It's strange I can't find a duplicate and I believe there is one. I will try my best to explain it, but it is not easy.
The preposition with has a very important function as the below definition indicates:
used as a function word to indicate an attendant fact or circumstance: 'He stood there with his hat on'
The attendant circumstance means an accompanying circumstance. In other words, the action (or state) described after "with" is happening at the same time (usually).
The example in the block quote above could be rephrased to:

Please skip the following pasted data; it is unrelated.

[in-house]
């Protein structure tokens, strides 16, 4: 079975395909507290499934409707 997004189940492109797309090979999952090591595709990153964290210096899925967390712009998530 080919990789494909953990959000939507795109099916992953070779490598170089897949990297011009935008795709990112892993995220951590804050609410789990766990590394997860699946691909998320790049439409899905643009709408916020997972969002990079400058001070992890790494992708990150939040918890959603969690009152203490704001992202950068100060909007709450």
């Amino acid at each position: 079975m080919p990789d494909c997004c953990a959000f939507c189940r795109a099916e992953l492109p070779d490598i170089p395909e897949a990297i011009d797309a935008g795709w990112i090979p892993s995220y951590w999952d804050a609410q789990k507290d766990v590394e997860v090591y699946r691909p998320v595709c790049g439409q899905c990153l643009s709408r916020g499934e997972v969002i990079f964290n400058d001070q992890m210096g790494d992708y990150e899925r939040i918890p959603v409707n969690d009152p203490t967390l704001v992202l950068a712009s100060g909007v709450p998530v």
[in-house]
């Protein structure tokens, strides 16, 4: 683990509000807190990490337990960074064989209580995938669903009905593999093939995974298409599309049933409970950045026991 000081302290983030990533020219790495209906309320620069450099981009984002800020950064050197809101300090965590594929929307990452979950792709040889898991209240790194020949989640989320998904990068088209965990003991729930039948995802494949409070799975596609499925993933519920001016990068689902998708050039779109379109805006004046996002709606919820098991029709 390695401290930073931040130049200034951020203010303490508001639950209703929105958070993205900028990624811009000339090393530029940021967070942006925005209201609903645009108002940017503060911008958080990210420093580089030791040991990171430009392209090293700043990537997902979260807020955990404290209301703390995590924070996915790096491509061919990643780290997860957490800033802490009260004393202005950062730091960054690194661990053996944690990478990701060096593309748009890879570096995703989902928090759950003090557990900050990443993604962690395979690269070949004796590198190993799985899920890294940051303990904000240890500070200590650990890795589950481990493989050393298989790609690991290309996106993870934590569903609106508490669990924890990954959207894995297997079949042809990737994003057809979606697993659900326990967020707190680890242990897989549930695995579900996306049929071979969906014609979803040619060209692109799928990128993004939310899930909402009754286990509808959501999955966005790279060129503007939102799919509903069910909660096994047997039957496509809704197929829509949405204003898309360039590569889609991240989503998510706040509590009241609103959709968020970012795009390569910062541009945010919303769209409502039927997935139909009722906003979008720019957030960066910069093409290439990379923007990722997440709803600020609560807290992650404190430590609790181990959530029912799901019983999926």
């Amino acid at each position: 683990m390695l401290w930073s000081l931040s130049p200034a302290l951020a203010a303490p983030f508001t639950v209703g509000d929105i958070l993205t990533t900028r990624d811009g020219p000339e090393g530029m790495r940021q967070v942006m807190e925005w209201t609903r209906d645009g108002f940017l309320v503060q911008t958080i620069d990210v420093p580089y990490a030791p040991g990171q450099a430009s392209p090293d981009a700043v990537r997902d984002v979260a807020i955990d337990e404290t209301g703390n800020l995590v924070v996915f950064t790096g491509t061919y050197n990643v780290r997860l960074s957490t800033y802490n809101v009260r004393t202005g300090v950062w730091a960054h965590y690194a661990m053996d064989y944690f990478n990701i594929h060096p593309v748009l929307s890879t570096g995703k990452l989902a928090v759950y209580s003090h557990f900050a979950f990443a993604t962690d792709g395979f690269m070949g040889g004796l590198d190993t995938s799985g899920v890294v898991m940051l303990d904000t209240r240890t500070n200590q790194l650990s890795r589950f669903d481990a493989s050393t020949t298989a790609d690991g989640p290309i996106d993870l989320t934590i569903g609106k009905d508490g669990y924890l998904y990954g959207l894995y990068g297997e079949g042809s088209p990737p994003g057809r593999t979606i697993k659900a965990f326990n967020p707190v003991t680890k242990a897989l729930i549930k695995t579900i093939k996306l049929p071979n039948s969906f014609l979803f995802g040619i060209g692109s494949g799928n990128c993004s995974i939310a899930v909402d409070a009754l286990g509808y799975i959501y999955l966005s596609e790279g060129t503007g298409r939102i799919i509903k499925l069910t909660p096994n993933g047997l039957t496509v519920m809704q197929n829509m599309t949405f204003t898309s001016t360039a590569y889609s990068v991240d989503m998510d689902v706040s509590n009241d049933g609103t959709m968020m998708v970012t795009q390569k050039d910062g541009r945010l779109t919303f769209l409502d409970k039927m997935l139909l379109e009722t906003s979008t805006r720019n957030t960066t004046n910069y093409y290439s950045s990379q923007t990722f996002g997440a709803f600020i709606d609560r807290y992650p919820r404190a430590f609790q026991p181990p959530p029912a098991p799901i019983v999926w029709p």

He stood there and he was wearing (on) his hat at the time (he was standing).
The company took the first place and their competition took a distant
second (at the time the company took the first place).
North America had the greatest number of travelers over the 5 year
period and Central and Eastern Europe showed a similar pattern (at the
time North America had the greatest number of travelers...)
When you have something, you are with something. If two things happen at the same time, one thing is happening with the other.
Some more examples:
The matter was resolved with both countries cooperating.
She sat silently with the cat dozing at her feet.
The man is leaning against the wall with his arms folded.
You need to read as many examples as possible and get yourself familiarized with them.